7. Corneal decompensation following filtering surgery with the Ex-PRESS® mini glaucoma shunt device

    PubMed Central

    Tojo, Naoki; Hayashi, Atsushi; Miyakoshi, Akio

    2015-01-01

    Purpose To report a case of corneal decompensation due to the Ex-PRESS® mini glaucoma shunt device (Ex-PRESS). Patient and methods A 75-year-old man had pseudoexfoliation glaucoma in his right eye. He underwent filtration surgery with Ex-PRESS. His intraocular pressure was 7 mmHg after 9 months. Results We observed partial decompensation of the corneal endothelium adjacent to the filtering bleb. Specular microscopy revealed a marked decrease in the endothelial cell density at the center of the cornea. Conclusion Anterior segment optical coherence tomography is very useful for evaluating corneal edema and the position of Ex-PRESS. It is important to follow up with an examination of the corneal endothelial cells. PMID:25834385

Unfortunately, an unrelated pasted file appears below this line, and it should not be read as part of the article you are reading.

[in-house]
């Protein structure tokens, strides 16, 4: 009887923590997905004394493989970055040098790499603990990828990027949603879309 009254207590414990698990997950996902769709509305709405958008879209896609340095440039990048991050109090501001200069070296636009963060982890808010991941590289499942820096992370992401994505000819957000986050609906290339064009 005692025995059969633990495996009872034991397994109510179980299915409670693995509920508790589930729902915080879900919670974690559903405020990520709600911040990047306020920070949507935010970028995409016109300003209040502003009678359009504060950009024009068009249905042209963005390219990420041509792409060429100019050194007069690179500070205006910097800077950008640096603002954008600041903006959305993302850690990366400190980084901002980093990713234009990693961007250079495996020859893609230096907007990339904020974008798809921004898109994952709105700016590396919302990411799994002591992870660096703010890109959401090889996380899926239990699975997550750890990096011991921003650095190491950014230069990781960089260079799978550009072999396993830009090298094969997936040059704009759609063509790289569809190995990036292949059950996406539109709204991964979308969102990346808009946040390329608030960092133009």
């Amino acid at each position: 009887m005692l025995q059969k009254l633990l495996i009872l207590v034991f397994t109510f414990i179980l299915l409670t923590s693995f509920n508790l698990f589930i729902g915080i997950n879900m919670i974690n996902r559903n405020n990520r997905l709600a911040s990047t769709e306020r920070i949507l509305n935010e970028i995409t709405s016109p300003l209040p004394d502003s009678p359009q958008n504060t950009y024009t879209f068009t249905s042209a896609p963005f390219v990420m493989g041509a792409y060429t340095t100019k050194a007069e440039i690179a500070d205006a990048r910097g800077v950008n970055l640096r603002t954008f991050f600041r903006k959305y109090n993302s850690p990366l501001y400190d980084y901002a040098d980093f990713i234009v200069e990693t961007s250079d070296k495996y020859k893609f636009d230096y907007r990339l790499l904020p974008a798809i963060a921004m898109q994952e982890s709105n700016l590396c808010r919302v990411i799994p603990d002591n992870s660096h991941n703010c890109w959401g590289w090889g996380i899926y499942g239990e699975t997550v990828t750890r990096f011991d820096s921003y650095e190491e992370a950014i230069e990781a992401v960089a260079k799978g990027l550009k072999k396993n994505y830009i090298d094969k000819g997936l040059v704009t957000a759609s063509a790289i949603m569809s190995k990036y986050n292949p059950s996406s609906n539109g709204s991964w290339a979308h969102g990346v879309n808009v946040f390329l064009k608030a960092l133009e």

8. Boston type 1 keratoprosthesis for failed keratoplasty.

    PubMed

    Hager, Jonathan L; Phillips, David L; Goins, Kenneth M; Kitzmann, Anna S; Greiner, Mark A; Cohen, Alex W; Welder, Jeffrey D; Wagoner, Michael D

    2016-02-01